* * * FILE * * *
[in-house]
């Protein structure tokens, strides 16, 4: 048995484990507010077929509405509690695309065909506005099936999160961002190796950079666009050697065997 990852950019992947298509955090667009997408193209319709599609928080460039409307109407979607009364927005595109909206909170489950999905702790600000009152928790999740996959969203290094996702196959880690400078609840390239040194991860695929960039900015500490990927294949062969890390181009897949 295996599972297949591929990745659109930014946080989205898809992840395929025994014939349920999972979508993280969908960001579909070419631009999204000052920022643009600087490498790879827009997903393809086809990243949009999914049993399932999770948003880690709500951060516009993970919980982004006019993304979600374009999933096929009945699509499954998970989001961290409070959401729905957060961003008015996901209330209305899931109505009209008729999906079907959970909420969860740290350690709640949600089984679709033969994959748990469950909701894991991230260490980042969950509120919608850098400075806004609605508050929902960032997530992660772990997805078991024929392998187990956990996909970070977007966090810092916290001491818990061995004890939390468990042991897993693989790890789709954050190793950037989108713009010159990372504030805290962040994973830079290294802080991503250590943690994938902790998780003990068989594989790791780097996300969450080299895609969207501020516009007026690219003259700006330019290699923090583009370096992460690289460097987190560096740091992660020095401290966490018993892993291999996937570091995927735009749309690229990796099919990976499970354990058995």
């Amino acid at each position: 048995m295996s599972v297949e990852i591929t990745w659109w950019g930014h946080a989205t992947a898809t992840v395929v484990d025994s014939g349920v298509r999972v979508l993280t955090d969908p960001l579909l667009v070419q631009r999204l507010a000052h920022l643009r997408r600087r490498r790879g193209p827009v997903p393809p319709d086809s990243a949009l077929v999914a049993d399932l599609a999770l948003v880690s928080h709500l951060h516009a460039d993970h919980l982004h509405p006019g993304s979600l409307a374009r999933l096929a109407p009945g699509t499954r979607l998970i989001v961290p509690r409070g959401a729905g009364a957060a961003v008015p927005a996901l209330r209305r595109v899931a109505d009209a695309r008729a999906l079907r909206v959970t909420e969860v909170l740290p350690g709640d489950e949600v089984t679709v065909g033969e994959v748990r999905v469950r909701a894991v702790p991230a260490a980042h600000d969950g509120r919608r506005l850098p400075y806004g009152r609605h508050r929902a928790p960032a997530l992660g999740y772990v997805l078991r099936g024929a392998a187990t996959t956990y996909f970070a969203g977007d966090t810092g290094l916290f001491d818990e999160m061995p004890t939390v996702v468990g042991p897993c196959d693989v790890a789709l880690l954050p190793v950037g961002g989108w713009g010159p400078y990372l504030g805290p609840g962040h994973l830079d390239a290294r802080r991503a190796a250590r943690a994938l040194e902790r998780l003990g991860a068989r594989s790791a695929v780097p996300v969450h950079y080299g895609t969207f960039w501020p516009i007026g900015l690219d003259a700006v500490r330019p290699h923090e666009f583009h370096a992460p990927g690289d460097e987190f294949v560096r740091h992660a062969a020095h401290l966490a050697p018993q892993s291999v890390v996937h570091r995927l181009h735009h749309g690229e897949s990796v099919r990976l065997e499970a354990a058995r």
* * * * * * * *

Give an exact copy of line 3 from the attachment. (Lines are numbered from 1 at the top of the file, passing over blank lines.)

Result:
């Amino acid at each position: 048995m295996s599972v297949e990852i591929t990745w659109w950019g930014h946080a989205t992947a898809t992840v395929v484990d025994s014939g349920v298509r999972v979508l993280t955090d969908p960001l579909l667009v070419q631009r999204l507010a000052h920022l643009r997408r600087r490498r790879g193209p827009v997903p393809p319709d086809s990243a949009l077929v999914a049993d399932l599609a999770l948003v880690s928080h709500l951060h516009a460039d993970h919980l982004h509405p006019g993304s979600l409307a374009r999933l096929a109407p009945g699509t499954r979607l998970i989001v961290p509690r409070g959401a729905g009364a957060a961003v008015p927005a996901l209330r209305r595109v899931a109505d009209a695309r008729a999906l079907r909206v959970t909420e969860v909170l740290p350690g709640d489950e949600v089984t679709v065909g033969e994959v748990r999905v469950r909701a894991v702790p991230a260490a980042h600000d969950g509120r919608r506005l850098p400075y806004g009152r609605h508050r929902a928790p960032a997530l992660g999740y772990v997805l078991r099936g024929a392998a187990t996959t956990y996909f970070a969203g977007d966090t810092g290094l916290f001491d818990e999160m061995p004890t939390v996702v468990g042991p897993c196959d693989v790890a789709l880690l954050p190793v950037g961002g989108w713009g010159p400078y990372l504030g805290p609840g962040h994973l830079d390239a290294r802080r991503a190796a250590r943690a994938l040194e902790r998780l003990g991860a068989r594989s790791a695929v780097p996300v969450h950079y080299g895609t969207f960039w501020p516009i007026g900015l690219d003259a700006v500490r330019p290699h923090e666009f583009h370096a992460p990927g690289d460097e987190f294949v560096r740091h992660a062969a020095h401290l966490a050697p018993q892993s291999v890390v996937h570091r995927l181009h735009h749309g690229e897949s990796v099919r990976l065997e499970a354990a058995r």